K-nearest neighbors

In words...

The $K$-nearest neighbors algorithm implements a very natural idea for classification: given a point, classify it as the closest point in the training set (for which we know the label). Since this procedure can be very sensitive to the labels of points in the training set, it is rather error prone with small training sets (remember that unless we are in the deterministic case, the label of a point can only be correct up to a certain probability). To improve the robustness of the method, we predict the label of a point by looking at the majority class among a given number of the nearest neighbors of the point.

The $K$-nearest neighbors algorithm also enjoys a more formal justification. It can be interpreted as an empirical approximation of the Bayes classifier. More precisely, the algorithm estimates the probability of the input point being in a class by computing the fraction of training points of this class in the vicinity of the point. Then, the same decision rule as the one used by the Bayes classifier is applied: the class corresponding to the maximal probability is retained for the prediction; and this class is the majority class among the neighbors.

This algorithm has one major hyperparameter, which is the number of neighbors to look at. When this number is close to one, the classification is very sensitive to the training data. By increasing the number of neighbors, the classification corresponds to a compromise among the neighbors and the more neighbors we have, the more "average" the compromise is. Technically, this results in smoother boundaries between the classes.

The accuracy of the $K$-nearest neighbors is related to the presence in the training set of data points close to the input vector for which we want to predict the label. Though it seems that large training sets should satisfy this requirement, this is not necessarily the case in high dimension due to the so-called curse of dimensionality.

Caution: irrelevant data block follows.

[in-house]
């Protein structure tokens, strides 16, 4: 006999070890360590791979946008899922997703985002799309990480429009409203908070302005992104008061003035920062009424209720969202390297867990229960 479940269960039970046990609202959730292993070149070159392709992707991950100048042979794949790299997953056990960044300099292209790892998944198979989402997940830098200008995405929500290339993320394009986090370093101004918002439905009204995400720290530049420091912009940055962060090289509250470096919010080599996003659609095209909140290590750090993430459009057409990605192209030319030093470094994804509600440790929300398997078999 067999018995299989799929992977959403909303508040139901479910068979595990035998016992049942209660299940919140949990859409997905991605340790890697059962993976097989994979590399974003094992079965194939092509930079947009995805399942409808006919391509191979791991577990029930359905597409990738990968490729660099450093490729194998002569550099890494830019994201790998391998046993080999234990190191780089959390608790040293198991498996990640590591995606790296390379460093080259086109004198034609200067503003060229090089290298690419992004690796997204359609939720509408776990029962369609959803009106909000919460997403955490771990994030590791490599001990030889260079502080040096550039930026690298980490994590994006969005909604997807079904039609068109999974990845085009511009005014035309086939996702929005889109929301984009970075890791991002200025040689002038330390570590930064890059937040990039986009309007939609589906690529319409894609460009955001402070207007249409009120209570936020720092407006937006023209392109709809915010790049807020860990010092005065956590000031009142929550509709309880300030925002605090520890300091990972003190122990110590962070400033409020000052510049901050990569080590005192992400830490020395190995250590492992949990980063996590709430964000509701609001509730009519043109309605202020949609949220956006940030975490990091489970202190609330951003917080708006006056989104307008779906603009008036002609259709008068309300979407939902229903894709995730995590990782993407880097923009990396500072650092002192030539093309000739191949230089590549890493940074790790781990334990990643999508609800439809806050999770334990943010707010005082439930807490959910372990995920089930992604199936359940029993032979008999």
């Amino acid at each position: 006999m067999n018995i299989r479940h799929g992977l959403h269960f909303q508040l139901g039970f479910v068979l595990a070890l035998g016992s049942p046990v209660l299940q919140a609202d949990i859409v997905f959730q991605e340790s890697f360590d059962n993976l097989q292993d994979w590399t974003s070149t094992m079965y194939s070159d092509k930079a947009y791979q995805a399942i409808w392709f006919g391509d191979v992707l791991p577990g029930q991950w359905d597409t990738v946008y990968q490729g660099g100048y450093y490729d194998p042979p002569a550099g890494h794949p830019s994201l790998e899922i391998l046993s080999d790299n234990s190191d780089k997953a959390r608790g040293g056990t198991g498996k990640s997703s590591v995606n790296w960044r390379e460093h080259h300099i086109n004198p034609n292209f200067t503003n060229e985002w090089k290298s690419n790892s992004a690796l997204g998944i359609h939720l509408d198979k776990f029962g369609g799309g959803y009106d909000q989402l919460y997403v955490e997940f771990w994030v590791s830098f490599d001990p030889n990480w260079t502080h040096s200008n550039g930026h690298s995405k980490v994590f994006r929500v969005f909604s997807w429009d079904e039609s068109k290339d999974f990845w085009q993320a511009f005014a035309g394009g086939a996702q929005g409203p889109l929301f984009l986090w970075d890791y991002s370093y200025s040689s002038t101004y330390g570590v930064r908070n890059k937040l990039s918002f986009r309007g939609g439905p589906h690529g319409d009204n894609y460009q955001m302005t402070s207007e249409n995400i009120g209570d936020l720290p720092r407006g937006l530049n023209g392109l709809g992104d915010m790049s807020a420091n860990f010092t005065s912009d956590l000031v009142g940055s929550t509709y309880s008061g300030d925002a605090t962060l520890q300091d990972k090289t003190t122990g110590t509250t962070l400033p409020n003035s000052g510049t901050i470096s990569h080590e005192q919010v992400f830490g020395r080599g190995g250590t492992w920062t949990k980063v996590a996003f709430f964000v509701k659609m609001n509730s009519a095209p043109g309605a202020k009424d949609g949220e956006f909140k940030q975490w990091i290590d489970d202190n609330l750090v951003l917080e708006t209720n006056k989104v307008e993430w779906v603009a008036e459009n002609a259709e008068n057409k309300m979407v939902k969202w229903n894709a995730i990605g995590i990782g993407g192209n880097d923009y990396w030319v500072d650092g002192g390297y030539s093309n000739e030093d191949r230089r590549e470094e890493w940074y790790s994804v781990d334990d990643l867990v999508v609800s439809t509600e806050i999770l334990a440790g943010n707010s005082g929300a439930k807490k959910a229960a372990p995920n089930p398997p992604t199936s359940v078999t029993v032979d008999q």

Regarding computational efficiency, the training phase of the $K$-nearest neighbors algorithm is almost instantaneous, as it only amounts to storing the training data in memory, but the memory requirement is linear in the number of data. In the test phase, when the algorithm predicts the label of a test point, the computational time can be high (linear in the number of training data and their dimension) since the algorithm computes all the distances between the test point and the training points. However, different techniques exist to reduce the number of required computations.

In picture...

Step-by-step illustration

Click in the plot below to add a test point and see how the algorithm computes its classification.

Training set:
$x_1$ $x_2$ label $y$ distance to test point

Influence of the number of neighbors $K$

Click inside the plot to add data points to the training set and observe the resulting classification. Try different values of $K$ to see its influence on the classification and the smoothness of the boundaries between the classes.

Choose the label of the next point to add: (or use the mouse wheel)
Choose the number of neighbors:

Example of application

See the pattern recognition application where you can train the system to recognize your own drawings.